State Senator Leland Yee
Venture Capitalist Johanna Rees
Former San Francisco Supervisor Michela Alioto-Pier
Someone else
Undecided
President, San Francisco Board of Supervisors David Chiu
San Francisco City Attorney Dennis Herrera
San Francisco Assessor-Recorder Phil Ting
Former San Francisco Supervisor Bevan Dufty
Pension Reform Charter AmendmentsThere are two pension reform measures: the ‘City’ plan and the ‘Adachi’ plan.The ‘City Plan’ is a compromise between the mayor, the Supervisors, and most Labor groups in San Francisco. Among other things, it adjusts contribution rates for current and future employees to the San Francisco Employees’ Retirement System, increases retirement age for new hires, caps salary that can be pensioned, and makes other changes. The ‘City’ plan is estimated to save $50 million in 2012-13 and between $90-$150 million per year after that.

The other pension reform plan is Public Defender Jeff Adachi’s pension reform initiative. It calls for an increase of all City employees’ contributions to the City pension plan, including police and fire. The ‘Adachi’ plan is estimated to save the city around $100 million per year.

The measure that receives the most votes is the one that will become law.

How do you intend to vote on the ‘City‘ pension reform plan?
I will definitely vote for it
I will probably vote for it
I’m undecided
I will probably not vote for it
I will definitely not vote for it

How do you intend to vote on the ‘Adachi‘ pension reform plan?
I will definitely vote for it
I will probably vote for it
I’m undecided
I will probably not vote for it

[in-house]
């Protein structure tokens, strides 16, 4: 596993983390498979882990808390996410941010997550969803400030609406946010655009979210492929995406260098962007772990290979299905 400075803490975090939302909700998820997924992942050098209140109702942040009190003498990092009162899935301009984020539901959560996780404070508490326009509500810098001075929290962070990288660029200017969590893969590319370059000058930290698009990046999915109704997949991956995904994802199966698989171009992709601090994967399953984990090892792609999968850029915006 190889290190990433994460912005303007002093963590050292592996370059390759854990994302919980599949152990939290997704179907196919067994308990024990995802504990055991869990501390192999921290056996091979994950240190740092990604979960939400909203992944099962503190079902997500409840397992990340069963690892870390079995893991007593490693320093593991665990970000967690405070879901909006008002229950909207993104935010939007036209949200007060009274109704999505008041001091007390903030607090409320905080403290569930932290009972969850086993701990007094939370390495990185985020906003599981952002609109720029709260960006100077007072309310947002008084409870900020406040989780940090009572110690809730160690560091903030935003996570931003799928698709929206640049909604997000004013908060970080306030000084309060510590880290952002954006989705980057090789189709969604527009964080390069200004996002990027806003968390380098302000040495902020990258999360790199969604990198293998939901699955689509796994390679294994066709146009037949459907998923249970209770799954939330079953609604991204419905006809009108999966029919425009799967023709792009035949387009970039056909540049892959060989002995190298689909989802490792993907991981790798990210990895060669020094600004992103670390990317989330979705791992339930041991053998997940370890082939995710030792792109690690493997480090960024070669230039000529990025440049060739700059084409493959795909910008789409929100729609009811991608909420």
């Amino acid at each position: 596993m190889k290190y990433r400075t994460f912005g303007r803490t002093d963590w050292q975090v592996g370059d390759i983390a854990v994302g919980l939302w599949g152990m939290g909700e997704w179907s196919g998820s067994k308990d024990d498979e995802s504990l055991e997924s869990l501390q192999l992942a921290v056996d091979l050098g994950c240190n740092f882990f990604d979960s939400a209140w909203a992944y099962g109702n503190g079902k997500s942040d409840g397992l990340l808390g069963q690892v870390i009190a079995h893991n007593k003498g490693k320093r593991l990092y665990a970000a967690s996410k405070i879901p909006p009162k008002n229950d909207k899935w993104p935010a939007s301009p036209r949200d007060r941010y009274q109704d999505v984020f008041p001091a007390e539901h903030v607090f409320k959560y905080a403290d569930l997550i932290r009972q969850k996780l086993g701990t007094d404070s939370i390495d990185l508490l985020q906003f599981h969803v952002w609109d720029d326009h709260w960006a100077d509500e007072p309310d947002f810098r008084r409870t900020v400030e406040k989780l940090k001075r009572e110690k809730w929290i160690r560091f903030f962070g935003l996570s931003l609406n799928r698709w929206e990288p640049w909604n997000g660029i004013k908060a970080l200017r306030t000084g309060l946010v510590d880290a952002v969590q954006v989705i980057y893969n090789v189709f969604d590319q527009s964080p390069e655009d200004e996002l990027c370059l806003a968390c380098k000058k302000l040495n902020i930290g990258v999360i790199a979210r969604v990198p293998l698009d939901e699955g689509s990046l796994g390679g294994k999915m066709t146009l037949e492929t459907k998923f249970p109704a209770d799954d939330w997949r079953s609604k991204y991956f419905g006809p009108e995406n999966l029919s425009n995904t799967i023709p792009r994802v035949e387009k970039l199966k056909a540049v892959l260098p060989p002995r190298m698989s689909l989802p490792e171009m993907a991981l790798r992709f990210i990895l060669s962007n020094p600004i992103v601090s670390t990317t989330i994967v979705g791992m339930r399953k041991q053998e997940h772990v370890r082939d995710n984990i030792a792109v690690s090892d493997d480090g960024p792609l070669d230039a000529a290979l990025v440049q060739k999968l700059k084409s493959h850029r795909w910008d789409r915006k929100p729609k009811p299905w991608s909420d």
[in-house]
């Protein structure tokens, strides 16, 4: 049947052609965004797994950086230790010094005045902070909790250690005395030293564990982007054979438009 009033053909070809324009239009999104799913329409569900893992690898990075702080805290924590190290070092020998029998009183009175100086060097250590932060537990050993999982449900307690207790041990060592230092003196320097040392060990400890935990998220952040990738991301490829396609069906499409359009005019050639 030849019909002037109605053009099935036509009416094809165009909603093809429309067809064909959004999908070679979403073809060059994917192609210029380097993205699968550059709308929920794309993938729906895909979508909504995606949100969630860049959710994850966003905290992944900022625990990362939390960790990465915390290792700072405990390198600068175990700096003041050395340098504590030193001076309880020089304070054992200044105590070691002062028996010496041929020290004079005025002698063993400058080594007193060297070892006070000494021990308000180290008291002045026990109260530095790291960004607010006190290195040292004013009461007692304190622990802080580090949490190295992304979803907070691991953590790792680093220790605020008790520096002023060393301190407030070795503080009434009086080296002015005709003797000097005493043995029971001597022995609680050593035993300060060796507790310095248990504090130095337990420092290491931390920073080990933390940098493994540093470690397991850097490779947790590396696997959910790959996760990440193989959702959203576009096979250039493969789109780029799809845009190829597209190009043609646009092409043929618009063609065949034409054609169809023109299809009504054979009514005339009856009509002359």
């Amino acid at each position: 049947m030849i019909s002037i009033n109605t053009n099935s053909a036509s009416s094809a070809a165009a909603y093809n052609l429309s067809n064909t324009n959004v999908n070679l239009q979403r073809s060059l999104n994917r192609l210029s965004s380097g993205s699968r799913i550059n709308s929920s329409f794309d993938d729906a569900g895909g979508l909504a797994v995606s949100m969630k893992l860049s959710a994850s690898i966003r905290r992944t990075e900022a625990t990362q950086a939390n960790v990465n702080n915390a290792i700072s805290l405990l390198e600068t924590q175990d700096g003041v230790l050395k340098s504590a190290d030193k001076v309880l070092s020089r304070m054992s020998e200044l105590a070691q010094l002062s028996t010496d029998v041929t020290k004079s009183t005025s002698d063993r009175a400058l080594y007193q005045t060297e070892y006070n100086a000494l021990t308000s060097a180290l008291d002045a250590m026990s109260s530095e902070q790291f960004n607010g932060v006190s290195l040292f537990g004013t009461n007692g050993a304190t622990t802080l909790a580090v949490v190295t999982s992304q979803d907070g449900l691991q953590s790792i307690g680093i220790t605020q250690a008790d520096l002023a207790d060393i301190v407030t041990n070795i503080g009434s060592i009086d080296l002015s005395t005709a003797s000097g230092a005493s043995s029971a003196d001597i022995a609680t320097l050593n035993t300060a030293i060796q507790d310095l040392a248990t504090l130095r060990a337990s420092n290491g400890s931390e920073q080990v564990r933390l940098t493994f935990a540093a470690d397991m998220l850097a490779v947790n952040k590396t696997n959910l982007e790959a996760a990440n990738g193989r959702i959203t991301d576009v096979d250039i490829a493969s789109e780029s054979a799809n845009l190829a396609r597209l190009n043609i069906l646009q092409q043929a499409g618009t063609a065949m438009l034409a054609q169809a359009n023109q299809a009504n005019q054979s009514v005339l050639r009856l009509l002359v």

I will definitely not vote for it

Initiative – Repeal approval for Board’s Parkmerced decision The Board of Supervisors recently approved a $1.2 billion dollar plan to build 9,000 housing units over the next twenty years. About 1,500 rent-controlled units need to be demolished to do this, though the agreement with the developer is that they will be replaced. This initiative seeks to overturn the Board’s approval.How do you intend to vote on this initiative?
I will definitely vote for it
I will probably vote for it
I’m undecided
I will probably not vote for it
I will definitely not vote for it

More information on Repeal approval for Board’s Parkmerced decision Supporters (people against the Parkmerced project) say that the destruction of 1,500 rent-controlled units is unacceptable. Although the developer has agreed to replace the units, this may not be enforceable in court.Opponents (people who support the Parkmerced project) say this project will bring thousands of jobs, an additional 1,700 rent-controlled units (on top of the replaced units), and improved transit to the area.

How do you intend to vote on this initiative?

I will definitely vote for it
I will probably vote for it
I’m undecided
I will probably not vote for it
I will definitely not vote for it

More information on Changing rules of leasing San Francisco Park and Rec facilities Supporters of the ordinance say that public parks should not be leased for profit, and nearly all park amenities should be free, as they’re already covered by tax dollars. This prevents privatization of public spaces.Opponents say that it isn’t clear what facilities fall under this, and it’s possible that all park space becomes subject to these restrictions, including weddings and picnics. Also, Park and Rec needs all the revenue it can get for its programs.

Now how do you intend to vote on this ordinance?

I will definitely vote for it
I will probably vote for it
I’m undecided
I will probably not vote for it
I will definitely not vote for it

Jeff Adachi Throws Down: Public Defender Jeff Adachi Presents Petition Signatures – Coverage From Civic Center Mike

Tuesday, July 12th, 2011

Your Civic Center Blog has all the deets on San Francisco Public Defender Jeff Adachi‘s Pension Crusade and concomitant Petition Processional.

See?

Via Civic Center Mike

SF “City Family” Venn Diagram (Works for Jeff Adachi Only) + A New Pension Op-Ed from Our Public Defender

Thursday, June 23rd, 2011